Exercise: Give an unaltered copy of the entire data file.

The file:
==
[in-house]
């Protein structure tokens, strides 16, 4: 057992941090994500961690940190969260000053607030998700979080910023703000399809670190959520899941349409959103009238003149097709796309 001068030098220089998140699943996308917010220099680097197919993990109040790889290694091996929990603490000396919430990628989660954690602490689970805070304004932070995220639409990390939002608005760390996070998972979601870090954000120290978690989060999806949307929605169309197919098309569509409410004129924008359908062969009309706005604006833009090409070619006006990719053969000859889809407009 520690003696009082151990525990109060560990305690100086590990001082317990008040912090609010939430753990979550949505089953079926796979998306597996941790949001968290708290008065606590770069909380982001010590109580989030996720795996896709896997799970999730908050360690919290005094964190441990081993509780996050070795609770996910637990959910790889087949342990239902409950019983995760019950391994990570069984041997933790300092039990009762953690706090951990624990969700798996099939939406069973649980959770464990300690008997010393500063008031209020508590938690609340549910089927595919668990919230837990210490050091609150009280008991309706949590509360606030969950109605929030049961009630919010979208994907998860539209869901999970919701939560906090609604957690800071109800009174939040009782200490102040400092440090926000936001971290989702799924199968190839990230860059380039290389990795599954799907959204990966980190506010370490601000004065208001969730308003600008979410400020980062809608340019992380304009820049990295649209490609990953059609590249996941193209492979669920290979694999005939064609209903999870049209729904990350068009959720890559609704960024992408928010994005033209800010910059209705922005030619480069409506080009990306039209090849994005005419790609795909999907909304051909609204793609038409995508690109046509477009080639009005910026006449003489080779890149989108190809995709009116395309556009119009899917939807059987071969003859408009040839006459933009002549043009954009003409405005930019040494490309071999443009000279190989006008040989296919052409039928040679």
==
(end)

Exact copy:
[in-house]
């Protein structure tokens, strides 16, 4: 057992941090994500961690940190969260000053607030998700979080910023703000399809670190959520899941349409959103009238003149097709796309 001068030098220089998140699943996308917010220099680097197919993990109040790889290694091996929990603490000396919430990628989660954690602490689970805070304004932070995220639409990390939002608005760390996070998972979601870090954000120290978690989060999806949307929605169309197919098309569509409410004129924008359908062969009309706005604006833009090409070619006006990719053969000859889809407009 520690003696009082151990525990109060560990305690100086590990001082317990008040912090609010939430753990979550949505089953079926796979998306597996941790949001968290708290008065606590770069909380982001010590109580989030996720795996896709896997799970999730908050360690919290005094964190441990081993509780996050070795609770996910637990959910790889087949342990239902409950019983995760019950391994990570069984041997933790300092039990009762953690706090951990624990969700798996099939939406069973649980959770464990300690008997010393500063008031209020508590938690609340549910089927595919668990919230837990210490050091609150009280008991309706949590509360606030969950109605929030049961009630919010979208994907998860539209869901999970919701939560906090609604957690800071109800009174939040009782200490102040400092440090926000936001971290989702799924199968190839990230860059380039290389990795599954799907959204990966980190506010370490601000004065208001969730308003600008979410400020980062809608340019992380304009820049990295649209490609990953059609590249996941193209492979669920290979694999005939064609209903999870049209729904990350068009959720890559609704960024992408928010994005033209800010910059209705922005030619480069409506080009990306039209090849994005005419790609795909999907909304051909609204793609038409995508690109046509477009080639009005910026006449003489080779890149989108190809995709009116395309556009119009899917939807059987071969003859408009040839006459933009002549043009954009003409405005930019040494490309071999443009000279190989006008040989296919052409039928040679």